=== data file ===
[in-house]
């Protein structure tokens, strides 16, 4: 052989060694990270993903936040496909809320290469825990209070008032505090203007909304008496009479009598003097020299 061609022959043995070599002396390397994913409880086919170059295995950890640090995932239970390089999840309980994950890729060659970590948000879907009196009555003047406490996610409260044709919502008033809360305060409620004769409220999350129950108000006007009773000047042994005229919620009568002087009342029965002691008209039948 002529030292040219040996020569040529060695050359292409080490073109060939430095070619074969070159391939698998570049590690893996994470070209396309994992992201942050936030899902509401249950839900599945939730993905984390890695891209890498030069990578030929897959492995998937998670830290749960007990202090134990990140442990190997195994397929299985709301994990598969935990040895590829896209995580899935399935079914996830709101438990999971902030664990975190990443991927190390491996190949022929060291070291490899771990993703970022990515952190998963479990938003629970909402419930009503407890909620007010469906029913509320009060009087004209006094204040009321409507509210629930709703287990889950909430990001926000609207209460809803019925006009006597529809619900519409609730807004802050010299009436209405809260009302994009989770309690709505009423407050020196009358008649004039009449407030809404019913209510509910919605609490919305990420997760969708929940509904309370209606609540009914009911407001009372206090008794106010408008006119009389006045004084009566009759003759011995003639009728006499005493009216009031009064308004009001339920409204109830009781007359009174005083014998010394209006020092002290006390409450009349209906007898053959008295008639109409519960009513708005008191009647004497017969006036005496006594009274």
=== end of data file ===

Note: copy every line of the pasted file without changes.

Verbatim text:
[in-house]
């Protein structure tokens, strides 16, 4: 052989060694990270993903936040496909809320290469825990209070008032505090203007909304008496009479009598003097020299 061609022959043995070599002396390397994913409880086919170059295995950890640090995932239970390089999840309980994950890729060659970590948000879907009196009555003047406490996610409260044709919502008033809360305060409620004769409220999350129950108000006007009773000047042994005229919620009568002087009342029965002691008209039948 002529030292040219040996020569040529060695050359292409080490073109060939430095070619074969070159391939698998570049590690893996994470070209396309994992992201942050936030899902509401249950839900599945939730993905984390890695891209890498030069990578030929897959492995998937998670830290749960007990202090134990990140442990190997195994397929299985709301994990598969935990040895590829896209995580899935399935079914996830709101438990999971902030664990975190990443991927190390491996190949022929060291070291490899771990993703970022990515952190998963479990938003629970909402419930009503407890909620007010469906029913509320009060009087004209006094204040009321409507509210629930709703287990889950909430990001926000609207209460809803019925006009006597529809619900519409609730807004802050010299009436209405809260009302994009989770309690709505009423407050020196009358008649004039009449407030809404019913209510509910919605609490919305990420997760969708929940509904309370209606609540009914009911407001009372206090008794106010408008006119009389006045004084009566009759003759011995003639009728006499005493009216009031009064308004009001339920409204109830009781007359009174005083014998010394209006020092002290006390409450009349209906007898053959008295008639109409519960009513708005008191009647004497017969006036005496006594009274």